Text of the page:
The WFH Slump: 10 Ways To Be More Productive While Working From Home


Peter Jobes Hacker Noon profile picture

Peter Jobes is a tech & blockchain writer. Featured in VentureBeat.

Are you missing the Monday morning coffee commute? Are you craving the lunchtime staff room chitchat, or the simple 9-5 office structure that the corporate world has grown accustomed to? As 2021’s office couture screams jogging bottoms and a messy bun, it’s ok to be over the WFH slump

With 56% of workers only working remotely for the last year, working from home is still something most of us are adjusting to. Swapping the office chair for the comfy couch may sound idyllic, but for those of us new to the WFH arena, maintaining the same levels of productivity can be challenging.

(Source: Statista)

In a post-Covid corporate landscape, for many, working from home is here to stay. For new graduates starting their first position or city dwellers feeling lost and lonely in a small apartment, the new normal can be daunting and damaging for your mental health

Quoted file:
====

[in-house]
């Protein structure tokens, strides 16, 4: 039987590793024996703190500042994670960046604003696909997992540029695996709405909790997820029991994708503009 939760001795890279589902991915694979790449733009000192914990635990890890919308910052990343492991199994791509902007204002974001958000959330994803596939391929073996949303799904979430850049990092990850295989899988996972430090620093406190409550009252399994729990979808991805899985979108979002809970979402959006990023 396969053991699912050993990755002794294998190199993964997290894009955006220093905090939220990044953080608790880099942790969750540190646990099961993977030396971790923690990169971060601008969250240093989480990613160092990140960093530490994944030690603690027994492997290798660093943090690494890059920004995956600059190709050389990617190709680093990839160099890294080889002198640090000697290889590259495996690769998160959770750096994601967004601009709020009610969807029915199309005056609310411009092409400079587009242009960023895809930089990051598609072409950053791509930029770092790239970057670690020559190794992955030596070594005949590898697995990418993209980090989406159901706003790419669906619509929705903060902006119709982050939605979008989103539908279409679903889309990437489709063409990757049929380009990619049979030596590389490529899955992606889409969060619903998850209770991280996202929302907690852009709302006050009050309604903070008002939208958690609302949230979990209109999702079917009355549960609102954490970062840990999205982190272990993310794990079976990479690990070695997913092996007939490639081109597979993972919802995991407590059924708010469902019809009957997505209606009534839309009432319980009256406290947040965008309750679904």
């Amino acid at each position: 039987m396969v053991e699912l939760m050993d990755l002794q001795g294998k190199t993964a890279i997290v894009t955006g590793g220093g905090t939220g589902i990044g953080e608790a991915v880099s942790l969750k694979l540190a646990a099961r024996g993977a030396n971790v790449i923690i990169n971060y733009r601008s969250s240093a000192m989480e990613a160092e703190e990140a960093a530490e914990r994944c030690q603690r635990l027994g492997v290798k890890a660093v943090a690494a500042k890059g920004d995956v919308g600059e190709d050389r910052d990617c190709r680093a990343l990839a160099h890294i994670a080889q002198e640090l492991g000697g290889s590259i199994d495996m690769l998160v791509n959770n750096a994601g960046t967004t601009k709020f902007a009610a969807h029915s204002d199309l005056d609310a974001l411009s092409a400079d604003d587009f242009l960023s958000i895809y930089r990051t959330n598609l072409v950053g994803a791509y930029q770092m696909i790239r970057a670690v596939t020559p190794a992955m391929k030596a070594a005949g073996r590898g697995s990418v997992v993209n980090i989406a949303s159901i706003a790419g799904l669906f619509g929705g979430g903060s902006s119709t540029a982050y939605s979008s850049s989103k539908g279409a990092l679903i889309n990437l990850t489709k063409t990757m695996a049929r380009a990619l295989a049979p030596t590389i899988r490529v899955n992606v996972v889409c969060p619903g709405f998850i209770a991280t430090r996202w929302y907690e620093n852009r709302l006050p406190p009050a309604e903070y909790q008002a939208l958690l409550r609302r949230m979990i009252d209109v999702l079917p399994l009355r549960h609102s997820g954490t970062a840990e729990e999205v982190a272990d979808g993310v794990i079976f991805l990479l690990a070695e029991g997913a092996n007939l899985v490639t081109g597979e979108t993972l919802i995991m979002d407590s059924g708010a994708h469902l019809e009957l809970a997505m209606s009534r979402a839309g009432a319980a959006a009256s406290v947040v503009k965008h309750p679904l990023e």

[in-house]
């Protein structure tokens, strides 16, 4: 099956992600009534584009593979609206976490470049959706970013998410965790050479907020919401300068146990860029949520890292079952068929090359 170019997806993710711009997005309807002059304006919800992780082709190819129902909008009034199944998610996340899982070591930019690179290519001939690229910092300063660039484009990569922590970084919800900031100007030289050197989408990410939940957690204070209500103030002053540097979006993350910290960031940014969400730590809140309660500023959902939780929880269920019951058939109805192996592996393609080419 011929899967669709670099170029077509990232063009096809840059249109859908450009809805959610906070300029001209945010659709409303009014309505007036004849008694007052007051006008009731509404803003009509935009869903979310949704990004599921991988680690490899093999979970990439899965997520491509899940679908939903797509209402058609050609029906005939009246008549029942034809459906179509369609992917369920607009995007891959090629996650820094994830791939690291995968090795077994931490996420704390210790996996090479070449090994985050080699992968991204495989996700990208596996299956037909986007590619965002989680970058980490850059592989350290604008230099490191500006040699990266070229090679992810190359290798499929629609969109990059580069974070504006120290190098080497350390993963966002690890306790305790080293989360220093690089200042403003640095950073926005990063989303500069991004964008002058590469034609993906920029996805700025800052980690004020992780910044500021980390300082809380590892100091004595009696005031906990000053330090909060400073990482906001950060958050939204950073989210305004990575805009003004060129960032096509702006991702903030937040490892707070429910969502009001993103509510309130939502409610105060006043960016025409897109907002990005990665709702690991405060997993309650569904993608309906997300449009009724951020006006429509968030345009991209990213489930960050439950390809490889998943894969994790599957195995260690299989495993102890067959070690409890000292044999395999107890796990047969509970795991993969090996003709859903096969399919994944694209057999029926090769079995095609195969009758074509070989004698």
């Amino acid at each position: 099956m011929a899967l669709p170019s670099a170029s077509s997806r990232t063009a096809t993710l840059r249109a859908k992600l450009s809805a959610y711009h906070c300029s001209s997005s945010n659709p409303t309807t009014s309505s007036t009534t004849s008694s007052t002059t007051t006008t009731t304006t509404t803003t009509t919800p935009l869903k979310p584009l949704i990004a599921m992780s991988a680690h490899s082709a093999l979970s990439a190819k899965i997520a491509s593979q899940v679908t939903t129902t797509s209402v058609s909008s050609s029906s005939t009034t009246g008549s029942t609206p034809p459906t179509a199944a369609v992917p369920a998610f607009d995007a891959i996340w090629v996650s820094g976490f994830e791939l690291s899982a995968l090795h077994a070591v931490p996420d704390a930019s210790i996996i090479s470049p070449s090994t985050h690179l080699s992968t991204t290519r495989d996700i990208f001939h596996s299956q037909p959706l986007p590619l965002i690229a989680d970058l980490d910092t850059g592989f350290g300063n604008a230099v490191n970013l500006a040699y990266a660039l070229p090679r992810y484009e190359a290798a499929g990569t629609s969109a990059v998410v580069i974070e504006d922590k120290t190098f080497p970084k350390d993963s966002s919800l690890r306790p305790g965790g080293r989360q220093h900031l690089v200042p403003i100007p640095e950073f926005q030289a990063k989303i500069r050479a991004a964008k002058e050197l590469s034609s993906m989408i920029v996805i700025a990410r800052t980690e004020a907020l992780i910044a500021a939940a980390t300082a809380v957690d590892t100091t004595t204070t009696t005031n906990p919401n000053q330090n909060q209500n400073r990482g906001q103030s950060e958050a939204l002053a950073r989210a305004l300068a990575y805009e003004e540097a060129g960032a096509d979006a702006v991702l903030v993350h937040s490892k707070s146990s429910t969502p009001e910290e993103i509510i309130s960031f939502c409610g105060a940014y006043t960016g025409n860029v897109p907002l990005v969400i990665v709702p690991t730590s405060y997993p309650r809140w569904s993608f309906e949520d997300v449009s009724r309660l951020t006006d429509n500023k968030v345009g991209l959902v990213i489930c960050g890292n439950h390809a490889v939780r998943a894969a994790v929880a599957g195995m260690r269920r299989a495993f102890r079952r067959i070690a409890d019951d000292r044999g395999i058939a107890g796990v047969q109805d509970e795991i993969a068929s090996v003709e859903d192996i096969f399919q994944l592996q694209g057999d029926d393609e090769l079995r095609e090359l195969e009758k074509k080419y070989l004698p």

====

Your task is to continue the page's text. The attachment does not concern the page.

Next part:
As the corporate world continues to evolve and adapt, we have collated 10 productivity-boosting tips and tricks to help pull you out of that WFH slump.

Stay Hydrated

Stop reading this and refill that water bottle. One of the key factors that contribute towards a productive working day is your hydration. In a study by Premium Waters, being only 3-4% dehydrated can lower your work performance by 25-50% in just a few hours.

If you’re struggling with WFH fatigue or you can feel your productivity slowly draining, it may be time to step away from the screen and enjoy a glass of water. When dehydrated, the body’s common response is an increase in both temperature and heart rate, which both affect your mental ability.

However, those who frequently drink water throughout the working day often feel brighter, switched on, and ready to be more productive.

Exercise To Energise 

Factoring exercise into your WFH schedule could also be a game-changer in terms of productivity. Taking 10-30 minutes out of your day for light aerobic exercise helps your brain release endorphins, known to improve your mood, reduce fatigue and boost productivity.